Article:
“It is so important to be aware that this work was not one man but the work of a team,” Brother Ioan said. “Not everyone can paint, but they took part through prepping the walls and support through prayer.”

The project received input from the parish council, other members of the Disciples and parish staff, Father Montero said. But perhaps the greatest influence came from Brother Ioan’s mother, Maria Manuela, an icon lover who lives in Romania and reviewed updated photographs of the mural emailed to her daily by her son.

“She was merciful and truthful,” Father Montero said.

Father Montero admires Brother Ioan’s family for surviving religious persecution under Communist rule in Romania from 1948-1989. His grandfather, a practicing Catholic, was arrested in 1948 when his grandmother was pregnant with Brother Ioan’s mother. She did not meet her father until she was 7 and visited him in prison.

“She was able to kiss him for the first time, but it was through the prison bars,” Brother Ioan said.

His grandfather spent 17 years in that prison because of his faith. When it is suggested his grandfather would be proud of his icon work, Brother Ioan quickly responds: “I am the one who is proud of him.”

The adoration chapel was closed during the work but the 24-hour prayer continued near the main church. The mural was first revealed to parish council and staff, followed by a larger showing to the congregation on Dec. 14 when the chapel officially reopened.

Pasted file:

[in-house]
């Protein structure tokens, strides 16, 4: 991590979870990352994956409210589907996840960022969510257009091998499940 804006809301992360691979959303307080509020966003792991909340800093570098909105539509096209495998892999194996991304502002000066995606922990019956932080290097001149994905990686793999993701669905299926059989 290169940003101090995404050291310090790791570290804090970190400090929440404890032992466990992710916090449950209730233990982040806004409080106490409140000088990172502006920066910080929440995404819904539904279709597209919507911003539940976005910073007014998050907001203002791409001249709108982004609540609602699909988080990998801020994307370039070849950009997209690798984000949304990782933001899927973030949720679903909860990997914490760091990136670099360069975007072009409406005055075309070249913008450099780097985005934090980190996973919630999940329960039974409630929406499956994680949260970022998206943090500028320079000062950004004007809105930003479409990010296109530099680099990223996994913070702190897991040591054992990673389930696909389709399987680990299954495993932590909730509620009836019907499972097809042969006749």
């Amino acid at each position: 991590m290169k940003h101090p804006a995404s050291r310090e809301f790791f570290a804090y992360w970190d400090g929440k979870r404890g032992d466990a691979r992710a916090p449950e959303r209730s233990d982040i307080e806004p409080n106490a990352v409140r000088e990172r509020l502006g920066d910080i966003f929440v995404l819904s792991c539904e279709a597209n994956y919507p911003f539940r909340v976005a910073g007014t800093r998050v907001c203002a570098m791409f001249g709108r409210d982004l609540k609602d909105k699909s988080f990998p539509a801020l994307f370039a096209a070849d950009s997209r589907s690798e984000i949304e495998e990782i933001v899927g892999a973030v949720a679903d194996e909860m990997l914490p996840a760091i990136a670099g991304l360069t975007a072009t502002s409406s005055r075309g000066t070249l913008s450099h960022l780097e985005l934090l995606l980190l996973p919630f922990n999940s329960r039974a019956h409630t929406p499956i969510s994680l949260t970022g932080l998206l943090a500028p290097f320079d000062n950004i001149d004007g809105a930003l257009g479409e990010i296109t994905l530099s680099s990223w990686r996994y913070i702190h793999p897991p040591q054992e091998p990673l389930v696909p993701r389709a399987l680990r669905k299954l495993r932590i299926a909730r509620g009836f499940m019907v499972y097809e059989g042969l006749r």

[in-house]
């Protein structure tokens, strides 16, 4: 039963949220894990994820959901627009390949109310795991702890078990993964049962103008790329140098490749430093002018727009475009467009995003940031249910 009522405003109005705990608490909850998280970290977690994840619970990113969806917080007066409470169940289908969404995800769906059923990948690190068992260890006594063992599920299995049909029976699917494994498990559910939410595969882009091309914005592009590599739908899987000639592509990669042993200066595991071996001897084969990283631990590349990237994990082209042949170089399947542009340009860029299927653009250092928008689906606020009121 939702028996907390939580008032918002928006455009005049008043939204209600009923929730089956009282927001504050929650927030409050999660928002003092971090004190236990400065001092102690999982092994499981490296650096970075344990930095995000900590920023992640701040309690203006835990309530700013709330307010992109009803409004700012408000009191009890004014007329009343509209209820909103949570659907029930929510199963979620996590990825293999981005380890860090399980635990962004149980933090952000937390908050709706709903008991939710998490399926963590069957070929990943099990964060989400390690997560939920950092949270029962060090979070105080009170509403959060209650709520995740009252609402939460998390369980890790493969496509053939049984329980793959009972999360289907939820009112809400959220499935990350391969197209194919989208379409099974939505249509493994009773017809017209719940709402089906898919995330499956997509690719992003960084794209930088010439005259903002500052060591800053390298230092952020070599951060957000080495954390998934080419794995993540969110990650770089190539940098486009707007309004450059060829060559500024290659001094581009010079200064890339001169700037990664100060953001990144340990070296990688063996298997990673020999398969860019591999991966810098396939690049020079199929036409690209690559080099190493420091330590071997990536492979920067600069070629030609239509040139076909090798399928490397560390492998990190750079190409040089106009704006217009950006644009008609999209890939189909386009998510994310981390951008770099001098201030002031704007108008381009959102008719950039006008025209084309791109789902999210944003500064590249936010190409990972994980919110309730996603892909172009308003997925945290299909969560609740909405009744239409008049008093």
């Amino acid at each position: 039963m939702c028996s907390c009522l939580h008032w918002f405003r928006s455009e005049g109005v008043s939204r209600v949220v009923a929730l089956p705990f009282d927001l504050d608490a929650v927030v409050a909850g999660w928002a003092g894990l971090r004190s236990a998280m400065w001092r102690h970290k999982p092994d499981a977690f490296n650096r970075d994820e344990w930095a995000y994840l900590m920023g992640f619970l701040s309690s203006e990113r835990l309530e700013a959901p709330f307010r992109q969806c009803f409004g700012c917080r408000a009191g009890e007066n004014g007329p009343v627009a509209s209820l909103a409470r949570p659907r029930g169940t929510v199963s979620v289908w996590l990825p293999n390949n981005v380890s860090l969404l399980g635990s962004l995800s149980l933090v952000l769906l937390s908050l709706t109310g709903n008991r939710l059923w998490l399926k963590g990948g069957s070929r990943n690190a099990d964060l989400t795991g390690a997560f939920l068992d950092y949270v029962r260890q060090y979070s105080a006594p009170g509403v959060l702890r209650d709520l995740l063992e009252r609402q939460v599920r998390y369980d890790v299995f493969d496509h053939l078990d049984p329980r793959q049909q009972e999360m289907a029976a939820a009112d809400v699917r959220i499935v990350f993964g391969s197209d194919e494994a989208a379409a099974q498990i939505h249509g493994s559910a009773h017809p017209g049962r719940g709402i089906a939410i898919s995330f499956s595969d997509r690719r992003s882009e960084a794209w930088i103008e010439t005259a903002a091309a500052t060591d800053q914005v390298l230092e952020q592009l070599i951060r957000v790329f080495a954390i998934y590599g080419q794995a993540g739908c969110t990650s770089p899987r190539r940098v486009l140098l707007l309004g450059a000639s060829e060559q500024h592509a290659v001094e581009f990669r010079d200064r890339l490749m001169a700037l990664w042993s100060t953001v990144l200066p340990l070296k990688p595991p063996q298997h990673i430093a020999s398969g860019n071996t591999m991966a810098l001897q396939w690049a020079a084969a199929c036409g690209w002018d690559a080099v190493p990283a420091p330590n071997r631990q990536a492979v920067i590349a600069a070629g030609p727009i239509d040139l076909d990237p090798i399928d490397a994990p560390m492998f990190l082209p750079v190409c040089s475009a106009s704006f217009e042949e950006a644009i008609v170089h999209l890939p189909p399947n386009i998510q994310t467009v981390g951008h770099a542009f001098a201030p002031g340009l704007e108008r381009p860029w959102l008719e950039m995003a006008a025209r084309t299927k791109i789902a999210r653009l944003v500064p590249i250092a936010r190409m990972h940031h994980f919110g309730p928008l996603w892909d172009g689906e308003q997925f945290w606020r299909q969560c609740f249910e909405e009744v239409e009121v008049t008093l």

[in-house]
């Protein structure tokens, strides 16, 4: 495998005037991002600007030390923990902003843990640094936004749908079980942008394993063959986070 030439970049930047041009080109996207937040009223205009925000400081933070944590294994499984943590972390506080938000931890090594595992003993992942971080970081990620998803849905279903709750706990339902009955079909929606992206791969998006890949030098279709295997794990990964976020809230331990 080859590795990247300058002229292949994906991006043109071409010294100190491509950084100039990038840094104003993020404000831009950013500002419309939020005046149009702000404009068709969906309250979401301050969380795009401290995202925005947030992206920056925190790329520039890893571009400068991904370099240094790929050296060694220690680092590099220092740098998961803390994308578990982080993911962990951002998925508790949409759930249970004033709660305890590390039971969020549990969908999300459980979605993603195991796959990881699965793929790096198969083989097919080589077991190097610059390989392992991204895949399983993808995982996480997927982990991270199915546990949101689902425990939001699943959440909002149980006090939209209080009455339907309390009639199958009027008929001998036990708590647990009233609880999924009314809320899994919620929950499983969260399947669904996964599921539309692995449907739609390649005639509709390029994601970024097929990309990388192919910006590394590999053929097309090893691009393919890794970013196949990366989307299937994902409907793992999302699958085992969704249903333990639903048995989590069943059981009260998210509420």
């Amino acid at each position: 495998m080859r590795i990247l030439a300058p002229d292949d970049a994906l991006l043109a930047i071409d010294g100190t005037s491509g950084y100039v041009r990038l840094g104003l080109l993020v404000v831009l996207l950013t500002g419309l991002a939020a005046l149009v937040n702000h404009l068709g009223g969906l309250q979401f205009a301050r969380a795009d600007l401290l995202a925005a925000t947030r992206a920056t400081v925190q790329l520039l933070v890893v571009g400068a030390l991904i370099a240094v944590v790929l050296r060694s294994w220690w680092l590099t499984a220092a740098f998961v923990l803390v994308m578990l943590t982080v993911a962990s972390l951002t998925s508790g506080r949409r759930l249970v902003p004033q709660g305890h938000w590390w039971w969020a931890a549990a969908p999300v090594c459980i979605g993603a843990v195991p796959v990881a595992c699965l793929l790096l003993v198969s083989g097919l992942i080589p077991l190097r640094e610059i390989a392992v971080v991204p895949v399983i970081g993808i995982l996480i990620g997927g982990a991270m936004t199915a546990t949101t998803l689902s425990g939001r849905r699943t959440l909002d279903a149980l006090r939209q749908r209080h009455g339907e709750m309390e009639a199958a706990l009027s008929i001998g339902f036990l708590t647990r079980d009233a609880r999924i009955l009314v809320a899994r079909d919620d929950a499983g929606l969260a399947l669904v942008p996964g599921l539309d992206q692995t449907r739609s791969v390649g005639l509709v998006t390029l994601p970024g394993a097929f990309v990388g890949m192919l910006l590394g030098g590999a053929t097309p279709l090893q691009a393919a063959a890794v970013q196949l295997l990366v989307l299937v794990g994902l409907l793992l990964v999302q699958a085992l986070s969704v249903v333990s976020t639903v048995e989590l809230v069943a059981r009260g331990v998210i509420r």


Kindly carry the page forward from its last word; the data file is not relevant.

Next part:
Brother Ioan had to return to Spain a few days before the big reveal.  He has two large icon projects next year in Austria and Spain.

The chapel is open to the public and the parish uses a sign-up sheet as a practical way to ensure someone is there at all hours to provide entry and maintain safety. Father Montero welcomes all Christians who believe in the Eucharist to visit. For more information, visit:




COMING UP: Q&A: USCCB clarifies intent behind bishops’ Eucharist document

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Last week, the U.S. bishop concluded their annual Spring meeting, during which much about the Church in the U.S was discussed. In particular, the bishops voted to draft a document on the meaning of Eucharistic life in the Church, which was approved by an overwhelming majority.

Since then, speculation about the nature of the document has run rampant, the chief of which is that it was drafted specifically to instigate a policy aimed directly at Catholic politicians and public figures whose outward political expressions and policy enactment do not align with Church teaching.